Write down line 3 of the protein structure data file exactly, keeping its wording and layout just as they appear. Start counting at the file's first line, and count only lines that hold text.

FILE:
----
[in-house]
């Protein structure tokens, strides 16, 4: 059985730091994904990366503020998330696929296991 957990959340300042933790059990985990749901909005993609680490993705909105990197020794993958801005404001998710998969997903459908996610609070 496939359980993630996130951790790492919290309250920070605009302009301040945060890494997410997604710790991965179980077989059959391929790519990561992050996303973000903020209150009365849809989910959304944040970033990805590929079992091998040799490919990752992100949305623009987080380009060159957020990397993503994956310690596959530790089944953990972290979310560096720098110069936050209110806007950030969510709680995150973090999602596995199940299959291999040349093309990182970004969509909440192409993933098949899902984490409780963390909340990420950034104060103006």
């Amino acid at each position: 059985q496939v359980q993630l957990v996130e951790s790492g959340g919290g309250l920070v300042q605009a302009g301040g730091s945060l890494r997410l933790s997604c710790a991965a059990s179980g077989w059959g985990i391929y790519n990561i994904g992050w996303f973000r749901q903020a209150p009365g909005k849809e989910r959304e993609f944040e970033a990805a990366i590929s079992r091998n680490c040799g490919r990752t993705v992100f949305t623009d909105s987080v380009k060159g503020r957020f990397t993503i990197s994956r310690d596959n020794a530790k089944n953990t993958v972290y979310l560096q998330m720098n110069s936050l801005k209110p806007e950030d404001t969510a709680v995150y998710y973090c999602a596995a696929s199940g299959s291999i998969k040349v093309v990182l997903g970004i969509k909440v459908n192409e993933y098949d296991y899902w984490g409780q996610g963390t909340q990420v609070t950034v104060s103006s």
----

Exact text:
């Amino acid at each position: 059985q496939v359980q993630l957990v996130e951790s790492g959340g919290g309250l920070v300042q605009a302009g301040g730091s945060l890494r997410l933790s997604c710790a991965a059990s179980g077989w059959g985990i391929y790519n990561i994904g992050w996303f973000r749901q903020a209150p009365g909005k849809e989910r959304e993609f944040e970033a990805a990366i590929s079992r091998n680490c040799g490919r990752t993705v992100f949305t623009d909105s987080v380009k060159g503020r957020f990397t993503i990197s994956r310690d596959n020794a530790k089944n953990t993958v972290y979310l560096q998330m720098n110069s936050l801005k209110p806007e950030d404001t969510a709680v995150y998710y973090c999602a596995a696929s199940g299959s291999i998969k040349v093309v990182l997903g970004i969509k909440v459908n192409e993933y098949d296991y899902w984490g409780q996610g963390t909340q990420v609070t950034v104060s103006s």